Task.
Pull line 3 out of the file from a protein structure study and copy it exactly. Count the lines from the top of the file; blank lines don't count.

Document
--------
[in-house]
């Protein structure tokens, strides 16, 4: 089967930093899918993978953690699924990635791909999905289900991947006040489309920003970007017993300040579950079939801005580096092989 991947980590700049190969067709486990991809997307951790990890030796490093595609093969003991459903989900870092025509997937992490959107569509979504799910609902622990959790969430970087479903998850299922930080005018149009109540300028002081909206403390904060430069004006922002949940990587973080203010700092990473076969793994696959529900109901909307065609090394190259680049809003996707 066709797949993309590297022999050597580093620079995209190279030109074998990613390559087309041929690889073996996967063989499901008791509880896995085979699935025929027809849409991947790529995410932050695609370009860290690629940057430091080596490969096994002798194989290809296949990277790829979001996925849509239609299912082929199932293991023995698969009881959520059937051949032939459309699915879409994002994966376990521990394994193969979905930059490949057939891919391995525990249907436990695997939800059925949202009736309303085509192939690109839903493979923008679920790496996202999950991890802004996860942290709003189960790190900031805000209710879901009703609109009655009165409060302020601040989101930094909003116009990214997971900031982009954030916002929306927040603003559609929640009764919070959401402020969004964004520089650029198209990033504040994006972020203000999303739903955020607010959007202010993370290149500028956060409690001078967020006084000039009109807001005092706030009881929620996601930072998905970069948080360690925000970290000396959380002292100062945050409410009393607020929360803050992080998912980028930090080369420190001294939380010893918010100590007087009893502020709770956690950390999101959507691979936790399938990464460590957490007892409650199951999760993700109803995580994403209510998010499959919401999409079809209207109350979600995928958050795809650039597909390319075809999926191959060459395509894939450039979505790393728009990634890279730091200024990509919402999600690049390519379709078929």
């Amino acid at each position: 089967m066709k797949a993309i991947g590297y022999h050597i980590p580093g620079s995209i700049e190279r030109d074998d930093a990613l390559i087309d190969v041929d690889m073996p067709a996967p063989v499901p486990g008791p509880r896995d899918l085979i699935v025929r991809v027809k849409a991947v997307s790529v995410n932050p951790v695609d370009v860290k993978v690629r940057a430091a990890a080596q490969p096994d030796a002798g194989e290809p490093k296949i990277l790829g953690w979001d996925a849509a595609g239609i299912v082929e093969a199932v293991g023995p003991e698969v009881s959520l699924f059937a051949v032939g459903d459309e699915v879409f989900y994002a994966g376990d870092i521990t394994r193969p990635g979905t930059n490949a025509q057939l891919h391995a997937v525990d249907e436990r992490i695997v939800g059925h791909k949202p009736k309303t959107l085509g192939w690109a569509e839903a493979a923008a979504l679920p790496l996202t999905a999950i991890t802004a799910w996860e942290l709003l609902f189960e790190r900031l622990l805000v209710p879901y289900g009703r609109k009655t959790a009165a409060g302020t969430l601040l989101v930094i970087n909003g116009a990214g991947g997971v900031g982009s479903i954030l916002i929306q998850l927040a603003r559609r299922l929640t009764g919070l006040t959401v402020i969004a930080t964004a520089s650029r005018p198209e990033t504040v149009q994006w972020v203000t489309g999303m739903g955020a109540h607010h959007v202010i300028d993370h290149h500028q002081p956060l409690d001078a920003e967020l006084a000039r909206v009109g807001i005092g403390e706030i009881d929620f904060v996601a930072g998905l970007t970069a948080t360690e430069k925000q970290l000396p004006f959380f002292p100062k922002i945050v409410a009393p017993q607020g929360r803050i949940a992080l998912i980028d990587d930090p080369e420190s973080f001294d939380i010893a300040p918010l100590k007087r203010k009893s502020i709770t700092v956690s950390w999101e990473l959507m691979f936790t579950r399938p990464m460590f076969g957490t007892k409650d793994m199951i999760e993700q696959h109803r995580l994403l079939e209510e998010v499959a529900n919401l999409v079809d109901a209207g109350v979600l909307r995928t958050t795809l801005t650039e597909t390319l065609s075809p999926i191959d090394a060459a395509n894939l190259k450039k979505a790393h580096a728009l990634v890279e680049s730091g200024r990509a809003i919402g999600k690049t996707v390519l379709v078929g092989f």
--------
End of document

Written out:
């Amino acid at each position: 089967m066709k797949a993309i991947g590297y022999h050597i980590p580093g620079s995209i700049e190279r030109d074998d930093a990613l390559i087309d190969v041929d690889m073996p067709a996967p063989v499901p486990g008791p509880r896995d899918l085979i699935v025929r991809v027809k849409a991947v997307s790529v995410n932050p951790v695609d370009v860290k993978v690629r940057a430091a990890a080596q490969p096994d030796a002798g194989e290809p490093k296949i990277l790829g953690w979001d996925a849509a595609g239609i299912v082929e093969a199932v293991g023995p003991e698969v009881s959520l699924f059937a051949v032939g459903d459309e699915v879409f989900y994002a994966g376990d870092i521990t394994r193969p990635g979905t930059n490949a025509q057939l891919h391995a997937v525990d249907e436990r992490i695997v939800g059925h791909k949202p009736k309303t959107l085509g192939w690109a569509e839903a493979a923008a979504l679920p790496l996202t999905a999950i991890t802004a799910w996860e942290l709003l609902f189960e790190r900031l622990l805000v209710p879901y289900g009703r609109k009655t959790a009165a409060g302020t969430l601040l989101v930094i970087n909003g116009a990214g991947g997971v900031g982009s479903i954030l916002i929306q998850l927040a603003r559609r299922l929640t009764g919070l006040t959401v402020i969004a930080t964004a520089s650029r005018p198209e990033t504040v149009q994006w972020v203000t489309g999303m739903g955020a109540h607010h959007v202010i300028d993370h290149h500028q002081p956060l409690d001078a920003e967020l006084a000039r909206v009109g807001i005092g403390e706030i009881d929620f904060v996601a930072g998905l970007t970069a948080t360690e430069k925000q970290l000396p004006f959380f002292p100062k922002i945050v409410a009393p017993q607020g929360r803050i949940a992080l998912i980028d990587d930090p080369e420190s973080f001294d939380i010893a300040p918010l100590k007087r203010k009893s502020i709770t700092v956690s950390w999101e990473l959507m691979f936790t579950r399938p990464m460590f076969g957490t007892k409650d793994m199951i999760e993700q696959h109803r995580l994403l079939e209510e998010v499959a529900n919401l999409v079809d109901a209207g109350v979600l909307r995928t958050t795809l801005t650039e597909t390319l065609s075809p999926i191959d090394a060459a395509n894939l190259k450039k979505a790393h580096a728009l990634v890279e680049s730091g200024r990509a809003i919402g999600k690049t996707v390519l379709v078929g092989f």